Foster Connections Between Volunteers

It’s critical for your volunteers to connect with you. But to truly prepare for succession, you’ll need your volunteers to talk with one another. That way, they’ll understand what other volunteer opportunities look like, and they’ll have immediate support if they step in to fill a new role.

“In larger groups, you can institutionalize a buddy system,” says Texas CASA for Children. “Pair each newcomer with another newcomer (to compare notes with) and with an old-timer to go to for basic information.”

Encourage your seasoned volunteers to talk to, train and nurture their new counterparts. Hold events for your volunteers to connect outside of the work. In time, you’ll have a culture of collaboration in which the work (not the clique) is treasured.

Volunteers want to interact with other volunteers because it provides support to the volunteers, it helps them perform their tasks better, and it helps volunteers deal with difficult situations and clients.

Help Your Volunteers Find Meaning

When volunteers are new and fresh, they’re often passionate about your mission. They’ll do anything to keep your work moving forward. As time passes, the passion can fade. Reigniting it could be key to keeping your long-time volunteers connected.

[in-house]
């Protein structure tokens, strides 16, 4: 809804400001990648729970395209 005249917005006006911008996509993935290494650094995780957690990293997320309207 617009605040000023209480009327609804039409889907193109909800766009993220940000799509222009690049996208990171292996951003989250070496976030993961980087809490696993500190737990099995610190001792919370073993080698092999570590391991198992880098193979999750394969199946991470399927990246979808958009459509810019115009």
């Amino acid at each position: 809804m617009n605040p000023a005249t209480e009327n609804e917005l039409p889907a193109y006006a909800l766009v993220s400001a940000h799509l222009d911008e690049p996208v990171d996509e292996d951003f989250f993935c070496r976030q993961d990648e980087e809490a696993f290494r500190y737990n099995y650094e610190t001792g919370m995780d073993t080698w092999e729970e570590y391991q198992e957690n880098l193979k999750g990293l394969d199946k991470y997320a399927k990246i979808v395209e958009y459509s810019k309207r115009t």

For some organizations, engaging with volunteers means giving the best performers awards. Research from Marlene Walk, assistant professor at the Paul H. O’Neill School of Public and Environmental Affairs at IUPUI, suggests volunteers are 34 percent less likely to leave if they get an award, but only if they’re surprised by it.

To keep volunteers, you’ll need to do more than hold an awards banquet. You’ll need to focus on spreading the word about your mission and how volunteers make your work possible.

“If you really want to retain volunteers (or any type of supporter, for that matter), consider how much time you’re spending trying to fill positions vs. how much time you’re spending inspiring those around you about your mission,” GiveGab’s Michelle Sawyer writes.

Never forget that asking volunteers to change positions could inspire them. A shift in roles could help them see their contributions in a whole new light.

For example, Kelly Messenger, former development coordinator at Feeding America, took a day away from the national office to work packing food. “The opportunity to see another part of this large system of service helped me to really understand the role I’m playing in fighting hunger across the nation,” she says.

Every organization has day-to-day work that volunteers must do. Tying a volunteer’s skills to the work that must get done can make for a much more meaningful relationship. And as that volunteer develops skills, you’ll see your succession plans grow stronger.

When you give your volunteers a chance to take on new responsibilities and make a bigger impact, they’ll be more likely to grow with you.